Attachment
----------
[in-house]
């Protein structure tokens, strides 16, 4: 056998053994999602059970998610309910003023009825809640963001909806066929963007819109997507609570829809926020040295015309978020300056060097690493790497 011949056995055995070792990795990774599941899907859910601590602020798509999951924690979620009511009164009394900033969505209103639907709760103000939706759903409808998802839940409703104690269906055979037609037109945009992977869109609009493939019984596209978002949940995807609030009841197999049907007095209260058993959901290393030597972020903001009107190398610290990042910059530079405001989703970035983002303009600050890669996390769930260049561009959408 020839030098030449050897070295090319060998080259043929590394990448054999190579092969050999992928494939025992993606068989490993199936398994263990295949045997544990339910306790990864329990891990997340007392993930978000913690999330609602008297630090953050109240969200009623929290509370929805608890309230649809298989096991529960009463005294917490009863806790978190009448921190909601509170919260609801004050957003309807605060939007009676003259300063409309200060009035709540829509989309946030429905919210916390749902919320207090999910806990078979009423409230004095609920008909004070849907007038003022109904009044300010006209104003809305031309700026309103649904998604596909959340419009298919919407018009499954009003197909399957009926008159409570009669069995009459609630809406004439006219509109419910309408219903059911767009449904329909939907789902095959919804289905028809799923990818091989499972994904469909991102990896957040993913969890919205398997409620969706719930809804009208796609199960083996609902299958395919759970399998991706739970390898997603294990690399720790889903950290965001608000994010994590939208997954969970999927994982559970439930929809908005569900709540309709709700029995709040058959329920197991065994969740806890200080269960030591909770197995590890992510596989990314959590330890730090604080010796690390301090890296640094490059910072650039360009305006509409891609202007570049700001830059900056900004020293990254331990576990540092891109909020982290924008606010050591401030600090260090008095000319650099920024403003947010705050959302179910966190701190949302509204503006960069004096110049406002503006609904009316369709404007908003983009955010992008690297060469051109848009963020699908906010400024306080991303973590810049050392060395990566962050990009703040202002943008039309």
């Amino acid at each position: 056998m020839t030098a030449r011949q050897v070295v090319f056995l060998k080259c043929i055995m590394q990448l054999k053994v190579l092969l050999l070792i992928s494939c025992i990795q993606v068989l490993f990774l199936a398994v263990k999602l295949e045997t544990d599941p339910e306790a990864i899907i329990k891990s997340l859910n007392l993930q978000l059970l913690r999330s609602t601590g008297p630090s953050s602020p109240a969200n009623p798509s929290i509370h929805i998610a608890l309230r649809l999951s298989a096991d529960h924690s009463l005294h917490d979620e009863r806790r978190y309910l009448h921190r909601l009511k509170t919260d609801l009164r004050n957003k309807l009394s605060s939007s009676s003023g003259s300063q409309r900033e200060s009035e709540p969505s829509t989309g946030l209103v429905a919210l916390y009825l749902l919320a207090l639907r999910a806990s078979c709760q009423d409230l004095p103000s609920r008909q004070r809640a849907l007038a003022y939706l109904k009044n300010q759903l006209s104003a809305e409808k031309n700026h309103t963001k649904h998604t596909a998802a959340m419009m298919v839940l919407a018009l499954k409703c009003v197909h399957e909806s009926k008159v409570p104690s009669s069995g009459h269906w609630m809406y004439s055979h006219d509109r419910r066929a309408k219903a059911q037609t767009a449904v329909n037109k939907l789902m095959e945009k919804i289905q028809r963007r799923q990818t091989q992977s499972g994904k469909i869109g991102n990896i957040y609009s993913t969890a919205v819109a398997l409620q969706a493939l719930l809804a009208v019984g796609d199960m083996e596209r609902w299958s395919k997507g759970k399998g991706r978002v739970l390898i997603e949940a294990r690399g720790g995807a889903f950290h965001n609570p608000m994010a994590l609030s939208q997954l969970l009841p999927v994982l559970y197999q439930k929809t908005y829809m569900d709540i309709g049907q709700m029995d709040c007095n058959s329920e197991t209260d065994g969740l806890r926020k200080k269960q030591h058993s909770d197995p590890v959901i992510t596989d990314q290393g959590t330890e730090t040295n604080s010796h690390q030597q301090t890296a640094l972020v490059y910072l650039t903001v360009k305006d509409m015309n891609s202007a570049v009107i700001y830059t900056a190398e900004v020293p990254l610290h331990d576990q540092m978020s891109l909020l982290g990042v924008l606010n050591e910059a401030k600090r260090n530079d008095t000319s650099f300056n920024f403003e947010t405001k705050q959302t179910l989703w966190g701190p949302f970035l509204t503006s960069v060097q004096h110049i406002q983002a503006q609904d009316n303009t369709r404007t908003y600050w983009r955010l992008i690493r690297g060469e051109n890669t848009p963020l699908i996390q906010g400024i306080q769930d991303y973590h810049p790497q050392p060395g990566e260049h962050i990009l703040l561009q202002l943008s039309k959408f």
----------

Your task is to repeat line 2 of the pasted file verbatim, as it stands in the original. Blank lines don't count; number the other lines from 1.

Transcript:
């Protein structure tokens, strides 16, 4: 056998053994999602059970998610309910003023009825809640963001909806066929963007819109997507609570829809926020040295015309978020300056060097690493790497 011949056995055995070792990795990774599941899907859910601590602020798509999951924690979620009511009164009394900033969505209103639907709760103000939706759903409808998802839940409703104690269906055979037609037109945009992977869109609009493939019984596209978002949940995807609030009841197999049907007095209260058993959901290393030597972020903001009107190398610290990042910059530079405001989703970035983002303009600050890669996390769930260049561009959408 020839030098030449050897070295090319060998080259043929590394990448054999190579092969050999992928494939025992993606068989490993199936398994263990295949045997544990339910306790990864329990891990997340007392993930978000913690999330609602008297630090953050109240969200009623929290509370929805608890309230649809298989096991529960009463005294917490009863806790978190009448921190909601509170919260609801004050957003309807605060939007009676003259300063409309200060009035709540829509989309946030429905919210916390749902919320207090999910806990078979009423409230004095609920008909004070849907007038003022109904009044300010006209104003809305031309700026309103649904998604596909959340419009298919919407018009499954009003197909399957009926008159409570009669069995009459609630809406004439006219509109419910309408219903059911767009449904329909939907789902095959919804289905028809799923990818091989499972994904469909991102990896957040993913969890919205398997409620969706719930809804009208796609199960083996609902299958395919759970399998991706739970390898997603294990690399720790889903950290965001608000994010994590939208997954969970999927994982559970439930929809908005569900709540309709709700029995709040058959329920197991065994969740806890200080269960030591909770197995590890992510596989990314959590330890730090604080010796690390301090890296640094490059910072650039360009305006509409891609202007570049700001830059900056900004020293990254331990576990540092891109909020982290924008606010050591401030600090260090008095000319650099920024403003947010705050959302179910966190701190949302509204503006960069004096110049406002503006609904009316369709404007908003983009955010992008690297060469051109848009963020699908906010400024306080991303973590810049050392060395990566962050990009703040202002943008039309």